Google may soon offer a new service that combines its advertising business with its knowledge about local transport options, taxis and – in the long run – autonomous cars. The U.S. Patent and Trademark Office last week granted Google a patent for arranging free (or highly discounted) transportation to an advertiser’s business location.
Here’s how it works. Say a Vegas casino really wants your business. Not only could it offer you some free coins, but if it deems the cost worthwhile (using Google’s automated algorithms, of course), it could just offer you a free taxi ride or send an autonomous car to pick you up.
Google’s now-patented algorithms would take into account things like a user’s current location, the route and potential forms of transportation (train, personal car, taxi, rental car, or shared vehicle) to an advertiser’s business, as well as the user’s daily agenda and “ the price competing advertisers are willing to pay for the customer to be delivered to alternate locations.”
As Google notes, the most difficult part about getting a sale for a brick-and-mortar business can often be getting people to your location. Google says its invention would make getting a potential customer into a business easier for stores that otherwise would have to invest in more expensive locations close to high-traffic areas.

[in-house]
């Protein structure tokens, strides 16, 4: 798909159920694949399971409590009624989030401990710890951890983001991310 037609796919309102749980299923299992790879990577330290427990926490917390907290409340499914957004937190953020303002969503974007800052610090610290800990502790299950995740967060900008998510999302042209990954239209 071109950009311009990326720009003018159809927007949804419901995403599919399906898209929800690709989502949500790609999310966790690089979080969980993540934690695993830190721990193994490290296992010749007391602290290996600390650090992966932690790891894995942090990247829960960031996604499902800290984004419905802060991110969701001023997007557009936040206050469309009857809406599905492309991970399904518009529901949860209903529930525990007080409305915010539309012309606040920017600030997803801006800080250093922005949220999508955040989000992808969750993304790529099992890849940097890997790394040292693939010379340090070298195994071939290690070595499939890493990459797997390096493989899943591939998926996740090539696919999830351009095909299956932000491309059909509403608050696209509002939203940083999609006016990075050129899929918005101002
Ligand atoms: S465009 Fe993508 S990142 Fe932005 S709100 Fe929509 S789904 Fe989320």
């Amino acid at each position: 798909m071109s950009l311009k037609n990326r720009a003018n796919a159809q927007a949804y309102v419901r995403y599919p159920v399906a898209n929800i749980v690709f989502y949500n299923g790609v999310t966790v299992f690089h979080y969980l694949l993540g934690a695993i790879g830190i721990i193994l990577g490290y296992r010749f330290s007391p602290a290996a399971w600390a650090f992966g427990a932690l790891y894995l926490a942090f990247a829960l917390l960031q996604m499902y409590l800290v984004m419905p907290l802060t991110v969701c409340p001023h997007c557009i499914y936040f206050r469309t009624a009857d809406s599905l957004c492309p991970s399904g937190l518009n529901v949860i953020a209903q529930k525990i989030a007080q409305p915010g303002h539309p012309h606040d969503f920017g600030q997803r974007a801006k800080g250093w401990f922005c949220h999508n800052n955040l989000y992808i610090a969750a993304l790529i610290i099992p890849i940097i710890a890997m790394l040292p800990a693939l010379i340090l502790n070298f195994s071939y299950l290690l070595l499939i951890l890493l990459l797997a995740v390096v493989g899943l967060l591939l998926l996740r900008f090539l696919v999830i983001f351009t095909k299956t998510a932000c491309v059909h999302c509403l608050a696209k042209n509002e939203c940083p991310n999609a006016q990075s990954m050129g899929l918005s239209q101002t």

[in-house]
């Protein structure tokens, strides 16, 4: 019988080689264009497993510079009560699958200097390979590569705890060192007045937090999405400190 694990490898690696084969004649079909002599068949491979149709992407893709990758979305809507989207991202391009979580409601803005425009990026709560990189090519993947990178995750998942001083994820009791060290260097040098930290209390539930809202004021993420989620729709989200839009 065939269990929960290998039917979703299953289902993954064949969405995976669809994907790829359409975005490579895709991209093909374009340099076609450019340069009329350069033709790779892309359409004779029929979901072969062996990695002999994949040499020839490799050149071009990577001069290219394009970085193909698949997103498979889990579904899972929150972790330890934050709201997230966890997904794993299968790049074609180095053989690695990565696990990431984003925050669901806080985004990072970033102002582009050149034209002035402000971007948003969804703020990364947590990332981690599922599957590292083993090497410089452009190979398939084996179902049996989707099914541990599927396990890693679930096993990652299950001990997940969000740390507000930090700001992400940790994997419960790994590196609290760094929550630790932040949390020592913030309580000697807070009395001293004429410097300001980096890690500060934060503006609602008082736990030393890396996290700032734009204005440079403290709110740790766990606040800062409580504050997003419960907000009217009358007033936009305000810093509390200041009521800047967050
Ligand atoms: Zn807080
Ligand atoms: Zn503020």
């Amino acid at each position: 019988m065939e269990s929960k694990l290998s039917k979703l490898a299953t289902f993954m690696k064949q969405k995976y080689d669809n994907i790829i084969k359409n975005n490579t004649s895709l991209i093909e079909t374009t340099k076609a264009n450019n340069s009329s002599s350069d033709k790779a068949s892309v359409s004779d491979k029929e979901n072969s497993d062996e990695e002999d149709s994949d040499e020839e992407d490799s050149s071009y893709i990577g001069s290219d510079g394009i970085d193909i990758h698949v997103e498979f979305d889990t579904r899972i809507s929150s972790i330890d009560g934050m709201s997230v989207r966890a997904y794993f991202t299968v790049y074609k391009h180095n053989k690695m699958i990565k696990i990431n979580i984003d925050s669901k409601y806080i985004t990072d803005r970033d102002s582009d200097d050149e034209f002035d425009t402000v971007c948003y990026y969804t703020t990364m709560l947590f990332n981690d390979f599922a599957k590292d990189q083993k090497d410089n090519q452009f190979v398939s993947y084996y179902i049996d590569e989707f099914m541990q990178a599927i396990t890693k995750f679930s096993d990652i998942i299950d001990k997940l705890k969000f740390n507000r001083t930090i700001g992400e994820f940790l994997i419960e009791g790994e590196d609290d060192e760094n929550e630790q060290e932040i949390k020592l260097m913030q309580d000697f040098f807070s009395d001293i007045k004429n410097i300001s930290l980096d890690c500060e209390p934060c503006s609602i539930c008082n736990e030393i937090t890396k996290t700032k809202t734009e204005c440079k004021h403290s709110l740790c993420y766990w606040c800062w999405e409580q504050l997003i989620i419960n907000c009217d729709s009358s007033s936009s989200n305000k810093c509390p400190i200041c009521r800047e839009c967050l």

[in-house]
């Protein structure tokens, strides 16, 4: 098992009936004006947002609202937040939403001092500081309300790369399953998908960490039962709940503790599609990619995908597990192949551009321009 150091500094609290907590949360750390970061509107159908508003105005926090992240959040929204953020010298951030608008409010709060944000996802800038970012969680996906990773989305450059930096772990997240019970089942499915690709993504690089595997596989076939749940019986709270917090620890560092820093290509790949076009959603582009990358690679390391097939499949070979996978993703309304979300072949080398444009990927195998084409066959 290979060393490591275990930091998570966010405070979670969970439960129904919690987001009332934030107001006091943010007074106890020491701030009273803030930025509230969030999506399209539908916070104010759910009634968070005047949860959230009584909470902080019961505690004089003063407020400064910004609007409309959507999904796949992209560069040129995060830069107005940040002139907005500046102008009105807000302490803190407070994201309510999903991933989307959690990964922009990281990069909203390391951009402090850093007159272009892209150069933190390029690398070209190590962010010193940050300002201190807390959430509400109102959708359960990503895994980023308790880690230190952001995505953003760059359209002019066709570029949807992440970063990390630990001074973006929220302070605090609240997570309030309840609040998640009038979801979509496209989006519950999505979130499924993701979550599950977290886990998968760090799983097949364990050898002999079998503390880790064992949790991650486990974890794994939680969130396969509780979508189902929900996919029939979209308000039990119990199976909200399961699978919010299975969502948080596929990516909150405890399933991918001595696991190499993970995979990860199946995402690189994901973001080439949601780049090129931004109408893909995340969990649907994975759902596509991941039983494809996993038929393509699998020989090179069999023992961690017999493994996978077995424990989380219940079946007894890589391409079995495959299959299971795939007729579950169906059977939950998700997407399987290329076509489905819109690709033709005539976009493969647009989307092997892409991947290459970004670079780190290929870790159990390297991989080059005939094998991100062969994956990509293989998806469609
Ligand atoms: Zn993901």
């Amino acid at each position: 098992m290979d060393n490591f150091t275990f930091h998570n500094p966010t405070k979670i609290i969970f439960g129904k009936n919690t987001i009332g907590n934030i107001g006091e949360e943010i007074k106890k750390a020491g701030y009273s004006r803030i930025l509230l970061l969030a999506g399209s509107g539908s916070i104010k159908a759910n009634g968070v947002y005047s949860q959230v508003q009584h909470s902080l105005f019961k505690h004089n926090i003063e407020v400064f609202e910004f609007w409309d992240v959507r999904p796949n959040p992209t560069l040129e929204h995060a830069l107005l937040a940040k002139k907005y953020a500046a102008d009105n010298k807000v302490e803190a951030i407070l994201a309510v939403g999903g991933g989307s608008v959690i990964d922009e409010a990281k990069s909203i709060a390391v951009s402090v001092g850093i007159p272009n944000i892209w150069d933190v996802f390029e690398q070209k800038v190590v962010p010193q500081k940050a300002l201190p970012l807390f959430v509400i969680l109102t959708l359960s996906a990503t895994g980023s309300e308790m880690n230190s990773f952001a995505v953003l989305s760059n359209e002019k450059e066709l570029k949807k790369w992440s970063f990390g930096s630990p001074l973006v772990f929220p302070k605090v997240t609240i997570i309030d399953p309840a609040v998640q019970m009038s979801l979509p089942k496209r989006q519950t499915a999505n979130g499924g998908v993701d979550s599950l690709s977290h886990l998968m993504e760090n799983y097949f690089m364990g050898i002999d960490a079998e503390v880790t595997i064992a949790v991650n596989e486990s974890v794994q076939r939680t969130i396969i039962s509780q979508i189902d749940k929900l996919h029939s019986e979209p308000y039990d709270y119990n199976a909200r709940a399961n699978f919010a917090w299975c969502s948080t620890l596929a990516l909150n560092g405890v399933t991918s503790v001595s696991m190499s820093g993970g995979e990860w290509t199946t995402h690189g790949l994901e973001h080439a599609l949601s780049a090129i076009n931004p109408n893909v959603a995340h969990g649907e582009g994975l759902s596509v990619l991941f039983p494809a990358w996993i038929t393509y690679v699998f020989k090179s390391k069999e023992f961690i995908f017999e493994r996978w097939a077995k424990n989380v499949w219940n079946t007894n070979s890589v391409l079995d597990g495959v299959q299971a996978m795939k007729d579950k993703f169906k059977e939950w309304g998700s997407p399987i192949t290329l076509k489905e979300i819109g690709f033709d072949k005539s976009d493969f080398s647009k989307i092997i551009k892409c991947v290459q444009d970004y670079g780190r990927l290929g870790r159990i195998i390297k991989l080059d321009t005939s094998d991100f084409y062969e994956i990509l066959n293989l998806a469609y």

In at least one of Google’s examples, this involved using an autonomous car, though low-tech options like giving people coupons for public transport are also part of the patent. Google would use a customer’s preferences, as well as the price an advertiser would be willing to pay, to determine the best offer to a user.
Advertisers, of course, could use a number of factors to determine who they want to target. A theme park, the patent notes, could choose to just advertise to “users indicating that they are accompanied by one or more children in order to increase revenue.”
Just like Google’s other advertising options, the patent envisions a bidding system where different advertisers get to compete for customers. Those bids, Google says, could be based on a customer’s buying history and other factors. “For example,” the patent’s authors write, “advertisers may bid more to have customers which consistently use the transportation service to make purchases as compared to those who appear to travel without actually having made any purchases.”
Users may also have to identify themselves when their car arrives, and advertisers may also bid on having a car pick up customers to take them back to their homes or original pick-up locations.
The patent was filed in 2011 and the inventors (Luis Ricardo Prada Gomez, Andrew Timothy Szybalski, Sebastian Thrun, Philip Nemec and Christopher Paul Urmson) are also responsible for many of Google’s driverless car patents.
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